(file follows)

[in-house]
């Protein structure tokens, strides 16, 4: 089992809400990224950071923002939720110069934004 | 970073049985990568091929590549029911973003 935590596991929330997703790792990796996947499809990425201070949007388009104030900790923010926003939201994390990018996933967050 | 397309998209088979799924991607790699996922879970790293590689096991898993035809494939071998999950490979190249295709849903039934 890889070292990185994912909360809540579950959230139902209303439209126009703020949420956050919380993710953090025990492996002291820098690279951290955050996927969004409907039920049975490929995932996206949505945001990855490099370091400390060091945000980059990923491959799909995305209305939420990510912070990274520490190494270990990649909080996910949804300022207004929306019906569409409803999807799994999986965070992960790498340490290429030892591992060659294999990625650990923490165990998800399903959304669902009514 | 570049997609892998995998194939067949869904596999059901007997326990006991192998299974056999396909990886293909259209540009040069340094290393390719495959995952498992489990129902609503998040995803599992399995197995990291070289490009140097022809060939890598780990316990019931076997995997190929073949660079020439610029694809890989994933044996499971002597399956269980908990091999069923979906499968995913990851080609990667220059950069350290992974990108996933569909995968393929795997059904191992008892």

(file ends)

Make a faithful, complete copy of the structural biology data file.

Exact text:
[in-house]
């Protein structure tokens, strides 16, 4: 089992809400990224950071923002939720110069934004 | 970073049985990568091929590549029911973003 935590596991929330997703790792990796996947499809990425201070949007388009104030900790923010926003939201994390990018996933967050 | 397309998209088979799924991607790699996922879970790293590689096991898993035809494939071998999950490979190249295709849903039934 890889070292990185994912909360809540579950959230139902209303439209126009703020949420956050919380993710953090025990492996002291820098690279951290955050996927969004409907039920049975490929995932996206949505945001990855490099370091400390060091945000980059990923491959799909995305209305939420990510912070990274520490190494270990990649909080996910949804300022207004929306019906569409409803999807799994999986965070992960790498340490290429030892591992060659294999990625650990923490165990998800399903959304669902009514 | 570049997609892998995998194939067949869904596999059901007997326990006991192998299974056999396909990886293909259209540009040069340094290393390719495959995952498992489990129902609503998040995803599992399995197995990291070289490009140097022809060939890598780990316990019931076997995997190929073949660079020439610029694809890989994933044996499971002597399956269980908990091999069923979906499968995913990851080609990667220059950069350290992974990108996933569909995968393929795997059904191992008892």